FIELD OF THE INVENTION
- BACKGROUND OF THE INVENTION
The field of the invention relates to a personal monitoring devices and more particularly to devices for monitoring the vital signs of a user.
Devices for monitoring the vital signs of a person are generally known. Such devices may be attached to a person in a hospital or ambulance setting and may be used to monitor such parameters as heart rate, blood pressure or respiration.
In some cases, prior art monitoring devices have been provided with programmable threshold levels which cause an alarm to be sounded when the monitored vital sign falls below the threshold. To help alert hospital staff when an alarm occurs, such devices are typically hard-wired into a hospital monitoring system.
- SUMMARY OF THE INVENTION
While such monitoring devices are effective, they do not provide flexibility of movement. Where a person is ambulatory, such devices cannot be used. Because of the importance of health and safety, a need exists for monitoring devices, which are more flexible.
BRIEF DESCRIPTION OF THE DRAWINGS
A method and apparatus are provided for protecting the health and safety of an authorized user. The method includes the steps of monitoring vital signs of the authorized user via a portable sensor attached to and carried by the authorized user and automatically calling for help over a radio frequency channel when the monitored vital sign exceeds a threshold value.
FIG. 1 is a perspective view of a personal alert device under an illustrated embodiment of the invention;
FIG. 2 is a block diagram of the device of FIG. 1; and
DETAILED DESCRIPTION OF AN ILLUSTRATED EMBODIMENT
FIG. 3 is a block diagram of the device of FIG. 1 shown in a context of use.
FIG. 1 depicts a perspective view of a personal alert device (PAD) 10 for monitoring a vital sign of a user and for calling for help when the vital sign exceeds certain threshold levels, shown generally under an illustrated embodiment of the invention. As used herein the term “vital sign” means any measured parameter of the human body related to preserving the life and/or safety of that body.
A vital sign could be a heart rate, blood pressure, skin resistance, electrocardiogram or electroencephalogram signals, body temperature, respiration or any other medically accepted parameter that may be used as an indication of the health and/or perceived safety of the user. The monitoring and reporting of vital signs may have great utility when worn by a person that may encounter acts of violence, danger, threats, illness, difficult or life-threatening situations and who may need assistance without the need for an explicit request for assistance. All monitoring may be stored in memory of the apparatus and be transmitted to the monitoring station and the user's history may be stored and can be referred to identify the user based upon stored history.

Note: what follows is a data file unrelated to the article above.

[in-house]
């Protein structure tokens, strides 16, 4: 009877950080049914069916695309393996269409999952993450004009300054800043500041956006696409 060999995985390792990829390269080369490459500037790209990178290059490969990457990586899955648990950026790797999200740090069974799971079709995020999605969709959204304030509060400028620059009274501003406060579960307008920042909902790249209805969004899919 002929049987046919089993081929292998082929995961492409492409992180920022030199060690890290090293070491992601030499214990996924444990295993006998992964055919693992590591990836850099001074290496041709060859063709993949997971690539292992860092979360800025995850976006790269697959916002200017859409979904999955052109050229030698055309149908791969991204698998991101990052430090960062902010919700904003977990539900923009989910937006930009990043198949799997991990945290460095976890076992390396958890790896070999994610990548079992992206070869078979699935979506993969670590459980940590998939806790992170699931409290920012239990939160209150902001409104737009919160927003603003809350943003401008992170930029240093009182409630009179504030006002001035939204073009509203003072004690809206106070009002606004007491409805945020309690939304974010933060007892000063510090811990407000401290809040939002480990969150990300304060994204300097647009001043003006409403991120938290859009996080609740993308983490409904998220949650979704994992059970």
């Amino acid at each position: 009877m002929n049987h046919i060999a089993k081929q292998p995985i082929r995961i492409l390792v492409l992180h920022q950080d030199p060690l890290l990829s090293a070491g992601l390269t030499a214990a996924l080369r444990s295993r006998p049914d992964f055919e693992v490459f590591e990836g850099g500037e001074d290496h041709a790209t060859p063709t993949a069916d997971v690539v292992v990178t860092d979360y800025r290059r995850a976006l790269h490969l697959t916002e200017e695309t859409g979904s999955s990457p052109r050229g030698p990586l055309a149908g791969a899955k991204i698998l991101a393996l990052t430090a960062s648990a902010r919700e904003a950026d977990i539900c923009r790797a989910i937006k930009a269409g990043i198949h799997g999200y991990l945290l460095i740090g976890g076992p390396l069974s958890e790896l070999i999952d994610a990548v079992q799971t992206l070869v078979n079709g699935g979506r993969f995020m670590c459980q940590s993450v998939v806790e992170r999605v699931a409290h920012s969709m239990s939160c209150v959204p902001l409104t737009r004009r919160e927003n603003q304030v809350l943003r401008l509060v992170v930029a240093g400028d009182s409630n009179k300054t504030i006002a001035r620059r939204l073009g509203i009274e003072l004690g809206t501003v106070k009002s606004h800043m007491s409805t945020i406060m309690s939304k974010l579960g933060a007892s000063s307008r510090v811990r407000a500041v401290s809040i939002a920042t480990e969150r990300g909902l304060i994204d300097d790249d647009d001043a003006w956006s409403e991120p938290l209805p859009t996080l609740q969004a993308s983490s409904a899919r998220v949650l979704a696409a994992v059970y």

For example, the PAD 10 may be useful in providing timely assistance to injured police officers on patrol or for the armed forces in combat situations. Alternatively, night watchmen in factories or employees doing dangerous jobs in remote locations may benefit from the ability to secure help where necessary.
As shown in FIG. 1, one or more sensors 14 may be coupled to a monitoring and reporting unit 12. The PAD 10 may be structured as a wrist-worn device, but could be structured in any manner, which allows the sensor 14 to monitor one or more vital signs of the body. The PAD 10 may be structured in the form of one or more devices.
For example, the system 10 could be attached to a person via a waistband. Sensors 14 may be attached to a chest of the user with leads extending to the reporting unit or via wireless transmitters 12 for purposes of monitoring cardiac activity. An armband may act as a blood pressure sensor 14 which may be attached to the reporting unit 12 in a similar manner. A skin resistance sensor 14 may be used to detect adrenaline levels, thereby providing a convenient means of measuring perceived threats.
Under the illustrated embodiment, the PDA 10 functions under a set of records, some of which change over time and some of which do not change following activation. For example, monitored vital signs of a user may be averaged over a time period (e.g., one week, two weeks, etc.) to determine a norm for a user. A percentage adder (e.g., 10%) may be added to the norm to determine one or more threshold values that may be stored in a memory and used to active the PDA 10.
FIG. 2 is a block diagram of the PAD 10 shown in a context of use. As shown, a central processing unit (CPU) 20 continually monitors an output from the one or more sensors 14. As it reads the sensor 14, the CPU 20 may compare the reading from the sensor 14 with the one or more threshold values 18 stored in a memory 16. Where the reading of the sensor 14 exceeds the threshold 18, the CPU 20 may place a call for help to a monitoring station 36.
The call for help may take a number of different forms (e.g., land-based, satellite, wireless, etc.). For example, the communication device 24 may be structured as a cellular transmitter programmed to transmit a help request (message 28) to a cellular base station 32 over a control channel of the cellular communication system. Alternatively, the communication device 24 may be a wireless low-powered device intended to transmit the message 28 over a short range from a user (e.g., within his home) to a base station 32 (also possibly within the user's home). The base station 32 may then place a call to the monitoring station 36.
Alternatively, the PAD 10 may operate using a personal digital assistant (PDA) as a platform using any appropriate protocol (e.g., wireless application protocol (WAP), Bluetooth, etc.). The base station 32 may be a local interface to the Internet. The monitoring station 36 may be a destination on the Internet. Further, any combination of communication systems could be used.
In a factory setting, a number of base stations 32 may be provided. The base stations 32 may be distributed around a perimeter of the factory enclosure for detection of PAD signals.
In the case of a police officer, the communication device 24 may transmit the help message to a repeating transceiver 32 in a squad car, which may then transfer the request to a police station through a radio frequency (RF) communication system 34.
As a further alternative, the base station 34 may be located in any vehicle, whether a surface vehicle or airplane. The base stations 34 may also be distributed randomly (under either a stationary or mobile format) and programmed to respond to the PAD 12 of any user.